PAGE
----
Amazing Vol Play

As I mentioned about a month ago, Arena Pharmaceuticals (symbol ARNA) has almost cleared a key FDA hurdle to launch its anti-obesity treatment.  That caused a huge volatility premium to come into its options, and that premium has only gotten more extreme as the FDA’s decision day approaches.

Today I added to my position, in an interesting no-cash way.  The September $6 puts and calls are trading to around 350% implied vol (!!!)  After the jump, I’ll go through the numbers.

Here’s how the numbers work for a 10-contract position:

I sold 10 September $6 calls.  They have 14 days left in them, and only 9 trading days.  Net proceeds: $2.33 per share (currently quoted $2.25 bid, $2.30 asked).

I sold 10 September $6 puts.  Also just 9 trading days left.  Net proceeds: $1.53 per share (currently $1.55 bid, $1.60 offer).

So, I was short a $6 straddle, with the stock trading at $6.75.  With the calls being in the money, their delta (share equivalent) was (minus) 0.704, while the puts made me net long a delta of about 0.288.  Since the stock is going to close either above, at, or below $6 two weeks from today, you add the two positions and multiply by 1,000 shares to realize today’s net delta.  That’s negative 416 shares.

By selling 10 of those straddles, I generated $3,860 in cash.  That’s nearly $500 more than it cost me to buy 500 shares for $6.75 each.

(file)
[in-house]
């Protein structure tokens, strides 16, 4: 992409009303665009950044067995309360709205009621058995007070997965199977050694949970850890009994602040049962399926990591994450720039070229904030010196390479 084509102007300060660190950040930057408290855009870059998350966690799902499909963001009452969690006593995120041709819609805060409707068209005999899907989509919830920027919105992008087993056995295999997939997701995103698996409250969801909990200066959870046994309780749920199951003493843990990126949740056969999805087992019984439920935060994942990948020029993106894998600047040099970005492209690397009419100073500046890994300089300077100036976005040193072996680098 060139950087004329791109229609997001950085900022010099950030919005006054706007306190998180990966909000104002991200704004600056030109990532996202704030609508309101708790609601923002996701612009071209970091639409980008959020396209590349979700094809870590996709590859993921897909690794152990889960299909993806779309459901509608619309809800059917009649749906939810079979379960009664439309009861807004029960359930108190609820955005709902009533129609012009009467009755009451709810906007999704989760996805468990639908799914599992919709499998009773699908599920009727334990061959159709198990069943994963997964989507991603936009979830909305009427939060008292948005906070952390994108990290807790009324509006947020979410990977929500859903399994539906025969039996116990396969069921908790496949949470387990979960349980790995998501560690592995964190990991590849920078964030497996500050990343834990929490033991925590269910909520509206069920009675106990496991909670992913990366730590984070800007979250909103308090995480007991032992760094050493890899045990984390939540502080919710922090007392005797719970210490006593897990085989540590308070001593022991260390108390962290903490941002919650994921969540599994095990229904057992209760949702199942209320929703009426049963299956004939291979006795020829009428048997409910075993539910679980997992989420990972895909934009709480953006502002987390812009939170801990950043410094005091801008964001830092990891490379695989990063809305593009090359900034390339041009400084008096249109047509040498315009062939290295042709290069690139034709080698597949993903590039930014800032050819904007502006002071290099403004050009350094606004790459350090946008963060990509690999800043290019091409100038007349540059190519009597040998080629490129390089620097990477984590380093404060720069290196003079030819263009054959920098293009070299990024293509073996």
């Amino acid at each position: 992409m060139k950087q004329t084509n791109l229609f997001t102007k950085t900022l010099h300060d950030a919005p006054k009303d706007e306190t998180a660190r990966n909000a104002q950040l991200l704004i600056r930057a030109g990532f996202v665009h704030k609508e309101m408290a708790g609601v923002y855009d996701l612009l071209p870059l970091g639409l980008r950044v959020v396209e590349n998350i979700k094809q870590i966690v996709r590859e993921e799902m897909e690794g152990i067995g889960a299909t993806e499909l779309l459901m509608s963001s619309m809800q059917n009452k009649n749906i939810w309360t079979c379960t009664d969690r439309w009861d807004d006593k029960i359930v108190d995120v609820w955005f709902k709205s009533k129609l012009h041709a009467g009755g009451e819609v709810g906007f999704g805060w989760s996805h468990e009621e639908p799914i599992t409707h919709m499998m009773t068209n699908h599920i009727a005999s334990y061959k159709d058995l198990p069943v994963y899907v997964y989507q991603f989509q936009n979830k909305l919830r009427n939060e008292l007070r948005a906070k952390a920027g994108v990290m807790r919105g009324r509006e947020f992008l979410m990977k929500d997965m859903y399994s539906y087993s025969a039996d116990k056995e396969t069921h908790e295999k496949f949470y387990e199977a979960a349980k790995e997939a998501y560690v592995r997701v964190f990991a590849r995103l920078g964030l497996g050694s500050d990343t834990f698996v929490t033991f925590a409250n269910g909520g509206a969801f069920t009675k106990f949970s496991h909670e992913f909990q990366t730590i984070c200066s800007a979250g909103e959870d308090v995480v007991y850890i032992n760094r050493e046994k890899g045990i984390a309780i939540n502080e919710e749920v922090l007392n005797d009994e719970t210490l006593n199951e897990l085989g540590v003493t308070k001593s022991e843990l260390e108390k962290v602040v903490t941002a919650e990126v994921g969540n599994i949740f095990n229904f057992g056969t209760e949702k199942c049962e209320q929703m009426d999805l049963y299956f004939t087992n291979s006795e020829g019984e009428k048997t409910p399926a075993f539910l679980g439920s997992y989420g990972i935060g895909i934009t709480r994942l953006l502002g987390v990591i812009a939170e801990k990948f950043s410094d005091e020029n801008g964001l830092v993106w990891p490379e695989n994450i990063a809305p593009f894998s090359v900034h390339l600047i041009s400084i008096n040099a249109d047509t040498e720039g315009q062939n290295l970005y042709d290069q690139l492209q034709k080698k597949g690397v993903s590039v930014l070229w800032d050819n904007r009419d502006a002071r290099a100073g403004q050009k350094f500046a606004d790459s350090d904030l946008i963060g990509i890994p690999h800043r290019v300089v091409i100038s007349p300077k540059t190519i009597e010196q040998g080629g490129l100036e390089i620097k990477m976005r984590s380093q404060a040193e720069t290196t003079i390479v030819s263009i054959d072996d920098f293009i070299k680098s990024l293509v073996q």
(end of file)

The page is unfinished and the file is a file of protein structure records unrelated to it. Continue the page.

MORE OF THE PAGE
By buying 500 shares, I shift my net position from being short 416 shares to being long 84 shares.

So what’s the profit and loss profile look like two weeks from now?

If the stock closes at exactly $6, both the calls and the puts expire worthless, and I keep the $3,860.  I would still own the 500 shares I bought for $6.75 (net cost $3,380), so I own 500 shares free and clear, and $480 in profit.  That’s the best case.

If the stock closes at $8, I’ll still be obligated to sell 1,000 shares for $6, so I’ll get $5,980, deliver my 500 shares I bought for $6.75, and be short 500 shares.  I’ll have lost $390 on the shares I owned, and be underwater by just over $1,000 on the other 500 shares.  But I’ll still have the $3,860 in options premia to cover the losses.

I don’t lose money, in other words, unless the stock closes above $10.45 or so.

On the bear side, if the stock closes at $4, I’ll be forced to buy another 1,000 shares for $6 apiece, and I’ll immediately be underwater by $2,000 on those shares.  That will leave me net long 1,500 shares at a cost of $6,020 + $3,380 – $3,860, or $5,540.  That works out to $3,69 per share.